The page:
Te Puāwaitanga O Ngā Tapuwae Kia Ora Tonu/ Life and Living in Advanced Age in New Zealand – A longitudinal cohort study of octogenarians

LiLACS NZ is a world leading bicultural study of advanced ageing. Over 400Māori aged 80-90 years and 500 non-Māori aged exactly 85 years from New Zealand’s Bay of Plenty region were engaged in 2010, interviewed about health, social, cultural and environmental aspects of living in advanced age, and then followed up every year for 5 years. Those aged 85+ use the most public health and welfare spending per capita and New Zealand’s population of octogenarians as a percentage of the total population is projected to increase six-fold by 2050. LiLACS NZ is asking and answering important questions that will help people to plan better for their own health and wellbeing in later life. Study participants are sharing their wisdom with future generations and informing the planning and development of local and national policies to benefit older people. The dataset provided by the cohort is a wealth of quantitative data complimented by qualitative information which provides a richness and depth enabling us to understand people living in advanced age in New Zealand. Hallmark findings of the study to date include:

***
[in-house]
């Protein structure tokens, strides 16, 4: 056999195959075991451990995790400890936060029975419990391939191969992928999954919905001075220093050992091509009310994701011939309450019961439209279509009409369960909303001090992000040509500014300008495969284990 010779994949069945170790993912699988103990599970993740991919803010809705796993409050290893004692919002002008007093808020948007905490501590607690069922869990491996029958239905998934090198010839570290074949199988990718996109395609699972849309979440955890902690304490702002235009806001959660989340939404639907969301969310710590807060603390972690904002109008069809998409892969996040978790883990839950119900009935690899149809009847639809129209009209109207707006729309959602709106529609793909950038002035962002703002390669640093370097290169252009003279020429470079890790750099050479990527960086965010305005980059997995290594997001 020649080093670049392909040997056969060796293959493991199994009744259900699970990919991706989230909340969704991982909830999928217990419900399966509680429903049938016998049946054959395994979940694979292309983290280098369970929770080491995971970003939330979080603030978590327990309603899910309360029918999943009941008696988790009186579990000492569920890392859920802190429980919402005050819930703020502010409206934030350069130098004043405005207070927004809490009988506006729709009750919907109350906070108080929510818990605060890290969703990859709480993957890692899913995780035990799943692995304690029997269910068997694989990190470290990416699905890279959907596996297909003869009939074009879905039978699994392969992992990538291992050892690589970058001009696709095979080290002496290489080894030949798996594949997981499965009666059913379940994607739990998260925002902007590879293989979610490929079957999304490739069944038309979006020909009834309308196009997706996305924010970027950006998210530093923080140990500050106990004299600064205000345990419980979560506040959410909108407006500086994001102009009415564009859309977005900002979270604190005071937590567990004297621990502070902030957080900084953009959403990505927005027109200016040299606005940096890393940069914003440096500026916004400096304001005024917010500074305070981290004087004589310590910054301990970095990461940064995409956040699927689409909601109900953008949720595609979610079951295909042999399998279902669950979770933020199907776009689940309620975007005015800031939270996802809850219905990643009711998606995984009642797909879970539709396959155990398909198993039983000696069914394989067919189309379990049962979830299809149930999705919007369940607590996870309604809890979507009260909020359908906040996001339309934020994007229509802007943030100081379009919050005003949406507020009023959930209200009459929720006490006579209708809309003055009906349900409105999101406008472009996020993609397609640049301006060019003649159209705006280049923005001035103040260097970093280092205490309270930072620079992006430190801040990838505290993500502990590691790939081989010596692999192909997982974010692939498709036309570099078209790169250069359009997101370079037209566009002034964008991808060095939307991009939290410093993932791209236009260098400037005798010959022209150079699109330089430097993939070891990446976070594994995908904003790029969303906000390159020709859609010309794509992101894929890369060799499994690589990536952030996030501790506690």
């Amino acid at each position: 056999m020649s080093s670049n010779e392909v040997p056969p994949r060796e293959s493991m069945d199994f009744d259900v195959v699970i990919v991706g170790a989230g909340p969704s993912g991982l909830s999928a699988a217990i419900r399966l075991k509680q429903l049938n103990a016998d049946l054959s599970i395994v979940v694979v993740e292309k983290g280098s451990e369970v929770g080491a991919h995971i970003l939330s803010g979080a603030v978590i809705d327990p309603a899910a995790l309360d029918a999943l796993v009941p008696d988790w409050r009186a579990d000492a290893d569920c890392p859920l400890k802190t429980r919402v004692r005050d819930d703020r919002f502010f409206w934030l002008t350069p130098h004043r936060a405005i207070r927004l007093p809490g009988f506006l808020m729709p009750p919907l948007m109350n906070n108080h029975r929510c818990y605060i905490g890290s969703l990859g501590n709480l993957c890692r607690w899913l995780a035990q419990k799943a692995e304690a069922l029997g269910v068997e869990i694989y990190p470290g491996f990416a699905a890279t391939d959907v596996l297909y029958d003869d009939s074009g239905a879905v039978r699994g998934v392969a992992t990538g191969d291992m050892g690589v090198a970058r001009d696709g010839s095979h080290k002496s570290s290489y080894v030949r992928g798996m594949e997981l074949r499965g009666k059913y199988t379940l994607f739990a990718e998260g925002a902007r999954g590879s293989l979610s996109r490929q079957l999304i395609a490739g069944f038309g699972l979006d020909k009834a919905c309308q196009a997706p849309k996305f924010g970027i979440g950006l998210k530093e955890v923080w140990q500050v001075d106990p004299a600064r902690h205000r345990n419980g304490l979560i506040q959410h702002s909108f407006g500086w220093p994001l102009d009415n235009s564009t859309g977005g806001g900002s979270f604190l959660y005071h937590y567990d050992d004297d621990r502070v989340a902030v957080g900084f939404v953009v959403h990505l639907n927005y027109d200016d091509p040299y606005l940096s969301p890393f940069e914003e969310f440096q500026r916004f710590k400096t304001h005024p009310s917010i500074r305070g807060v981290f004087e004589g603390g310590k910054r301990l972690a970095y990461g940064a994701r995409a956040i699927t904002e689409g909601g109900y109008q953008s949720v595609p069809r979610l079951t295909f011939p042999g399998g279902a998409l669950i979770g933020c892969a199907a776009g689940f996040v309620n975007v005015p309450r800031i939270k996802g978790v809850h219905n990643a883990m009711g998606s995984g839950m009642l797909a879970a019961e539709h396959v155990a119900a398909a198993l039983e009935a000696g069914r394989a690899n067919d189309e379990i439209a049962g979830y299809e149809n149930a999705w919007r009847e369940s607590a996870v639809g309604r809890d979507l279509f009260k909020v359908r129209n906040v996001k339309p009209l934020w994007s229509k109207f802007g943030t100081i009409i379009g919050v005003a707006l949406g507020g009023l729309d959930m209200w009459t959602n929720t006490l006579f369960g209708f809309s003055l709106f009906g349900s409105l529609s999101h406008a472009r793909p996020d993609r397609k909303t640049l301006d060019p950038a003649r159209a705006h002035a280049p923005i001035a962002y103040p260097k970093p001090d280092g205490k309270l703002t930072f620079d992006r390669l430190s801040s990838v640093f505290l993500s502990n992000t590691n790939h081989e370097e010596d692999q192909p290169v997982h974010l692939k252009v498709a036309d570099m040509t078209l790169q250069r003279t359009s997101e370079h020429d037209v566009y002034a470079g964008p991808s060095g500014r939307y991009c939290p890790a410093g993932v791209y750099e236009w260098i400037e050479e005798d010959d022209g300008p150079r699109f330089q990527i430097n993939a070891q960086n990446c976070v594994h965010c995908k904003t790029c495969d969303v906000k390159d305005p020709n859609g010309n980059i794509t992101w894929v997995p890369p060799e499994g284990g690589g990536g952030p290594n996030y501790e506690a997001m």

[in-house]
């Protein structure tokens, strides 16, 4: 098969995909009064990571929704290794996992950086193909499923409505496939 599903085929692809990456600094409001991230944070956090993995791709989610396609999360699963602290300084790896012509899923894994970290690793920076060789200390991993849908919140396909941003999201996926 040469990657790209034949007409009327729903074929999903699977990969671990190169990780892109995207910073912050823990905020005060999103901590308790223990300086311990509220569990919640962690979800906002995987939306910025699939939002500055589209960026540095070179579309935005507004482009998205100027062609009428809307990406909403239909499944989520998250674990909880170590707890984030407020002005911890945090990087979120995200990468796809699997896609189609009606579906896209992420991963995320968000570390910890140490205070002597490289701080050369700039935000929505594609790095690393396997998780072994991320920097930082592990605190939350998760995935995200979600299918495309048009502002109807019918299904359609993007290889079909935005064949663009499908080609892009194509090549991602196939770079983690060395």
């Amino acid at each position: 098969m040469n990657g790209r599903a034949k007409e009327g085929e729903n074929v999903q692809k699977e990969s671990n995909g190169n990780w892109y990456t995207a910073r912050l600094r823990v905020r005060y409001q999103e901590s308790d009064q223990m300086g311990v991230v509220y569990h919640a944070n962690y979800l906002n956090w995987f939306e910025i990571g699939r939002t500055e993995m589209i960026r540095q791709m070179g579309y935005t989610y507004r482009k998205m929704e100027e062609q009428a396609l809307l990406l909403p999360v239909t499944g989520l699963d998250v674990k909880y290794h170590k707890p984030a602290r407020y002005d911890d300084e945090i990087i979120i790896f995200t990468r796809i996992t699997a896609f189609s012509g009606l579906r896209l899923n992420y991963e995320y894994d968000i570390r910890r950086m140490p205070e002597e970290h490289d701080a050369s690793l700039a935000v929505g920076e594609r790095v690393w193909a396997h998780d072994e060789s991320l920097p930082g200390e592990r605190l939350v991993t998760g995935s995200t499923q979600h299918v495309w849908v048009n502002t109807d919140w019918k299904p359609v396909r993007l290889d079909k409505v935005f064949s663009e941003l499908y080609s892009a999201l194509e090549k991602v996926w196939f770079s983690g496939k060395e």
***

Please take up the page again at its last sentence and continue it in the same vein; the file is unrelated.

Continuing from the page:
• Most participants could manage daily activities independently with some assistance from whanau and family, and support agencies.
  • Despite levels of ability decreasing over time, mental health related quality of life stayed high, demonstrating resilience in ageing Māori who were more involved in their language and culture had higher health related quality of life than Māori who were less engaged.
  • Some cohort participants received up to 30 hours of unpaid care, with Māori men receiving more informal care than other groups.
  • The study identified that health board residency contributed to inequitable access to social support services. This inequity was then rectified by working with the district health boards involved.
  • Bread is the staff of life for New Zealand’s octogenarians. It is the largest contributor to energy and carbohydrate and also contributes protein.